Very interesting data indeed -- and a testament to the accuracy of the 
SpamAssassin rules weighting process.

On Dec 16, 2009, at 4:10 PM, Warren Togami wrote:

> While whitelists are not directly effective (statistically, when averaged 
> across a large corpus), whitelists are powerful tools in indirect ways 
> including:
> * Pushing the score beyond the auto-learn threshold for things like Bayes to 
> function without manual intervention.
> * The albeit controversial method where some automated spam trap blacklists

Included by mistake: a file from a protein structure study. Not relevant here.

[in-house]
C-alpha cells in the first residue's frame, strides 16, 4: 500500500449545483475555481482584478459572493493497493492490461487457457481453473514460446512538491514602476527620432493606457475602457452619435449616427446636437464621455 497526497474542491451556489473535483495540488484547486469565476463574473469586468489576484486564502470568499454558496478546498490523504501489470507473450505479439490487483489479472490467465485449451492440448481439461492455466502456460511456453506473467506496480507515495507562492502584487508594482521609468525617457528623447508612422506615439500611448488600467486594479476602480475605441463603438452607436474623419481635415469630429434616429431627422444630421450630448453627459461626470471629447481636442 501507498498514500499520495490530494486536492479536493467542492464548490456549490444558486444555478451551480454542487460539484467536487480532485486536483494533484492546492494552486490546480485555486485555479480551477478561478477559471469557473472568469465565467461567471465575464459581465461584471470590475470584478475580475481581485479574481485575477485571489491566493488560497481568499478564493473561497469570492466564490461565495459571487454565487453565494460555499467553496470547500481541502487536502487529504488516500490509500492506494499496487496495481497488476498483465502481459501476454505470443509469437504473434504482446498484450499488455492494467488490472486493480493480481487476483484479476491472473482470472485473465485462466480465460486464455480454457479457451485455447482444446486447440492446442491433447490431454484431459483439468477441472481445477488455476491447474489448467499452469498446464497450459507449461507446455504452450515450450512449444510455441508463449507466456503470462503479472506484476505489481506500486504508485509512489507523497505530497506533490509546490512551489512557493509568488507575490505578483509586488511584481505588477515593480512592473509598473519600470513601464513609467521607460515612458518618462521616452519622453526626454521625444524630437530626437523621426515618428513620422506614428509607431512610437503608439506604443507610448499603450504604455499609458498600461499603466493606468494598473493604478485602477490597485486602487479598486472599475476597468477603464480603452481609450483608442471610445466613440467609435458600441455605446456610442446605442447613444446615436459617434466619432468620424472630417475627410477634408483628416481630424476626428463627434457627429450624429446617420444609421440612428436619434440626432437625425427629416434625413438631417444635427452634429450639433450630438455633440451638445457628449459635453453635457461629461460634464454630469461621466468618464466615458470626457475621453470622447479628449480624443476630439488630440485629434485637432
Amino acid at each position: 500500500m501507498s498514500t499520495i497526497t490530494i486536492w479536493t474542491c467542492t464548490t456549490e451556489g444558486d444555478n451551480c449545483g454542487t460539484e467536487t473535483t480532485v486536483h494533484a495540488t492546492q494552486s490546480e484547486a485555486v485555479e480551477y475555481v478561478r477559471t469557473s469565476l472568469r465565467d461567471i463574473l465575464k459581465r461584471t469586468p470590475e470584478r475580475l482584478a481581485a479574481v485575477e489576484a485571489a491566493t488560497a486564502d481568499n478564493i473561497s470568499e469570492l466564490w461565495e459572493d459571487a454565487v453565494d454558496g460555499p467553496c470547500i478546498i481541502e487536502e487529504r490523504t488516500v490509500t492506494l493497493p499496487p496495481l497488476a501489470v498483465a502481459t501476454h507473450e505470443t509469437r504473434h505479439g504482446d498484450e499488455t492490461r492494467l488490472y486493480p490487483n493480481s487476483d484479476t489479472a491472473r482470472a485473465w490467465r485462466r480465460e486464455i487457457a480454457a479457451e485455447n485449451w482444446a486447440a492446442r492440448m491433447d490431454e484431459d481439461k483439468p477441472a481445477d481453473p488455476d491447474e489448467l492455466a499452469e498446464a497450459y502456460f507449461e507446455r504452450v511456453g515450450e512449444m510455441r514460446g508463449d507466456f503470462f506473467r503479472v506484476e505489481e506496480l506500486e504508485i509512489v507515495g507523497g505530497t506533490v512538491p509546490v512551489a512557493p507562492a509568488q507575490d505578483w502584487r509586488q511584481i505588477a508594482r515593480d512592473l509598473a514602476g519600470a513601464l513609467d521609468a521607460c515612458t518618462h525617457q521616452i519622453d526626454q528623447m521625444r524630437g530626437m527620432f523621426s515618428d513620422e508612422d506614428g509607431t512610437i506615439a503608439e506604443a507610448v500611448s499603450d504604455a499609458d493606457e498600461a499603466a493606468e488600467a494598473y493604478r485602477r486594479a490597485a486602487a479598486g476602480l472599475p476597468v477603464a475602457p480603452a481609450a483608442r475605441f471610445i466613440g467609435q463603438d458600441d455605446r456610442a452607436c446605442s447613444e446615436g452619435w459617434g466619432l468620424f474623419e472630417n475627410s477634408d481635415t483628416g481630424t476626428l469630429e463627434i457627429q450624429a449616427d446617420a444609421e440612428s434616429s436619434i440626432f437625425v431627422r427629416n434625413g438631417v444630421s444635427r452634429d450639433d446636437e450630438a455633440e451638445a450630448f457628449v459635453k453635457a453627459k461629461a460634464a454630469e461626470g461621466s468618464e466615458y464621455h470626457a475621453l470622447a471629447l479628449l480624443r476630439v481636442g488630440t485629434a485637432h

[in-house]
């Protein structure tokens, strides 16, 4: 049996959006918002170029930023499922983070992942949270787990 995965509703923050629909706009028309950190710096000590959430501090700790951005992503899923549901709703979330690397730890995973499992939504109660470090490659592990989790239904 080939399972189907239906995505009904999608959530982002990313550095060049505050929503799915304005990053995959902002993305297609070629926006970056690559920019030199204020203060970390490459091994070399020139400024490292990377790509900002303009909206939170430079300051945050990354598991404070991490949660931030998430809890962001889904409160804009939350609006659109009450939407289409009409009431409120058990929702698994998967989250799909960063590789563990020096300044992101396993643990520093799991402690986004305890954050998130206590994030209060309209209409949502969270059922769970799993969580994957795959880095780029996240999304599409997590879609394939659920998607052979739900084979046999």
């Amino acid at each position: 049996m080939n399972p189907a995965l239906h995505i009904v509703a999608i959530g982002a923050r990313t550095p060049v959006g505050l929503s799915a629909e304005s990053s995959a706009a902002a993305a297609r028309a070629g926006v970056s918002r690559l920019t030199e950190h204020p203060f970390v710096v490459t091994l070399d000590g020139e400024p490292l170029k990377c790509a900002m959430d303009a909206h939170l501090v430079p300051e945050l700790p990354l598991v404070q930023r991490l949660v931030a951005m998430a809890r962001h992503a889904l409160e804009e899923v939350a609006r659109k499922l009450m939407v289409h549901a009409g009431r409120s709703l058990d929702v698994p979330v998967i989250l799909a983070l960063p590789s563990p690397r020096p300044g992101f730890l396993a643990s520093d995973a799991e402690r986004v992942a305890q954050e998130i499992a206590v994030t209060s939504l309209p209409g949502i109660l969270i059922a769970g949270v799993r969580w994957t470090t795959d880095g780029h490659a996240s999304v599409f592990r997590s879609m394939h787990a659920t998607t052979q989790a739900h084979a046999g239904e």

> use whitelists to help determine if they really should list an IP address.

Another indirect benefit (according to other users of our whitelists) is that 
when they implement a new spam-blocking method, the whitelists serve as kind of 
a safety valve to let legitimate mail through even when the new rule turns out 
to have false positives.

Site-specific whitelists are important for this, too.

> That being said, whitelists should be constantly policed to maintain their 
> reputation and trust levels.


J.D. Falk <>
Return Path Inc

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